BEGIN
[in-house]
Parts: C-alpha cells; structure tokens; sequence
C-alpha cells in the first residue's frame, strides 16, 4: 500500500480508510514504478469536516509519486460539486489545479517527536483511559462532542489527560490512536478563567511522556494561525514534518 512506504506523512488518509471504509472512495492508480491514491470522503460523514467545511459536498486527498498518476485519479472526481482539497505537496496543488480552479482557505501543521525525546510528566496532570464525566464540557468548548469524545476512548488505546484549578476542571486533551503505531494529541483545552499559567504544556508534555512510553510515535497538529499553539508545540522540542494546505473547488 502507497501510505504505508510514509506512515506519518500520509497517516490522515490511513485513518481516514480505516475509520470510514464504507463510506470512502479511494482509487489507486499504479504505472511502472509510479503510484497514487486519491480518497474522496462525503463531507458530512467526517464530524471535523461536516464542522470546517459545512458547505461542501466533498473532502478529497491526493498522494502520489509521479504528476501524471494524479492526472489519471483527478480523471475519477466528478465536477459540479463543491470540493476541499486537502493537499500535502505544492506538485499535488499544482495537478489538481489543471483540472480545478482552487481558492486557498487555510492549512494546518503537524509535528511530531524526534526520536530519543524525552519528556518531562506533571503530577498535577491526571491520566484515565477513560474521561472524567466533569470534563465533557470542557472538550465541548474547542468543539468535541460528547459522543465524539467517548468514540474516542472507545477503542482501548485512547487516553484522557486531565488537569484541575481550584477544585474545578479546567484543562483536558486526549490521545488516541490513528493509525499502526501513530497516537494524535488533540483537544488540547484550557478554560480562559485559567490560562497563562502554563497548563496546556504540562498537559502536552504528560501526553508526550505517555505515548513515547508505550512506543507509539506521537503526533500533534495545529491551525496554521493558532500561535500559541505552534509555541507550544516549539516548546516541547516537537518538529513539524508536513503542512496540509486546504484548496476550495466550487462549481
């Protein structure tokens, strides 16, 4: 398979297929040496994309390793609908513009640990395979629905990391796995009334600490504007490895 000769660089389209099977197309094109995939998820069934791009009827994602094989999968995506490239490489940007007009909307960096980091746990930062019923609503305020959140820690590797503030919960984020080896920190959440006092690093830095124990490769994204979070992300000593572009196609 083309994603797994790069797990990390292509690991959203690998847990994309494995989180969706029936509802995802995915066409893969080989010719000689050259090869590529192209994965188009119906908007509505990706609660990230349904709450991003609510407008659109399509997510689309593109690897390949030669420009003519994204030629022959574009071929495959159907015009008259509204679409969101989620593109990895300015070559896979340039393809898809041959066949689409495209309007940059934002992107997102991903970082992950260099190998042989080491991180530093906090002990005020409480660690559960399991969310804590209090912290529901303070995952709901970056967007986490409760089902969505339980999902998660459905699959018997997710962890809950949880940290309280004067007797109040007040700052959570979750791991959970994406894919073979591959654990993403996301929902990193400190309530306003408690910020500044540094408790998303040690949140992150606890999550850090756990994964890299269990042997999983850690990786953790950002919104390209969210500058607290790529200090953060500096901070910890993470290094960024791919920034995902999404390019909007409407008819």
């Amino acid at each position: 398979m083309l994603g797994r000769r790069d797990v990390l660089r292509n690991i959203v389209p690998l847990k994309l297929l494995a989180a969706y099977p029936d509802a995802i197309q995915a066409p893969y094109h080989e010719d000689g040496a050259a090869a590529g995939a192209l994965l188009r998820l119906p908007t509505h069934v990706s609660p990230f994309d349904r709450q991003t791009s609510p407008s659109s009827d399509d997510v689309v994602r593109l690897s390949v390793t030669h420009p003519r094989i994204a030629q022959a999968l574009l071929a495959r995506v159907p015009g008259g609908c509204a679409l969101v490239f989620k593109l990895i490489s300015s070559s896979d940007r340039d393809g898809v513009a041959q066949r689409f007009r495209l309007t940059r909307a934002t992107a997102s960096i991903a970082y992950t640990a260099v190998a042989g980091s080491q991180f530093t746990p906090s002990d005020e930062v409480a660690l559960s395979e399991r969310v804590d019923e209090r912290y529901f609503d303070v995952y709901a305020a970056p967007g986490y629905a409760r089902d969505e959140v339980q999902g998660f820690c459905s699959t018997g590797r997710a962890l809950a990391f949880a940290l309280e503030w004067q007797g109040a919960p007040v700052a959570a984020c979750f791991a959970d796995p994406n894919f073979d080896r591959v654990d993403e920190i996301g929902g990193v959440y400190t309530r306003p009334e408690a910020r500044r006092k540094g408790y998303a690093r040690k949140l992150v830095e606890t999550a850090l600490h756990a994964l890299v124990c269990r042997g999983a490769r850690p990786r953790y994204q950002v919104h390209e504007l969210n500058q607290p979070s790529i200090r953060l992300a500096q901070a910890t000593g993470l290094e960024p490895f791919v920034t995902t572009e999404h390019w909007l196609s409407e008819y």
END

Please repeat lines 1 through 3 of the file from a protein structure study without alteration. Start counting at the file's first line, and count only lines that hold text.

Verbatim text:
[in-house]
Parts: C-alpha cells; structure tokens; sequence
C-alpha cells in the first residue's frame, strides 16, 4: 500500500480508510514504478469536516509519486460539486489545479517527536483511559462532542489527560490512536478563567511522556494561525514534518 512506504506523512488518509471504509472512495492508480491514491470522503460523514467545511459536498486527498498518476485519479472526481482539497505537496496543488480552479482557505501543521525525546510528566496532570464525566464540557468548548469524545476512548488505546484549578476542571486533551503505531494529541483545552499559567504544556508534555512510553510515535497538529499553539508545540522540542494546505473547488 502507497501510505504505508510514509506512515506519518500520509497517516490522515490511513485513518481516514480505516475509520470510514464504507463510506470512502479511494482509487489507486499504479504505472511502472509510479503510484497514487486519491480518497474522496462525503463531507458530512467526517464530524471535523461536516464542522470546517459545512458547505461542501466533498473532502478529497491526493498522494502520489509521479504528476501524471494524479492526472489519471483527478480523471475519477466528478465536477459540479463543491470540493476541499486537502493537499500535502505544492506538485499535488499544482495537478489538481489543471483540472480545478482552487481558492486557498487555510492549512494546518503537524509535528511530531524526534526520536530519543524525552519528556518531562506533571503530577498535577491526571491520566484515565477513560474521561472524567466533569470534563465533557470542557472538550465541548474547542468543539468535541460528547459522543465524539467517548468514540474516542472507545477503542482501548485512547487516553484522557486531565488537569484541575481550584477544585474545578479546567484543562483536558486526549490521545488516541490513528493509525499502526501513530497516537494524535488533540483537544488540547484550557478554560480562559485559567490560562497563562502554563497548563496546556504540562498537559502536552504528560501526553508526550505517555505515548513515547508505550512506543507509539506521537503526533500533534495545529491551525496554521493558532500561535500559541505552534509555541507550544516549539516548546516541547516537537518538529513539524508536513503542512496540509486546504484548496476550495466550487462549481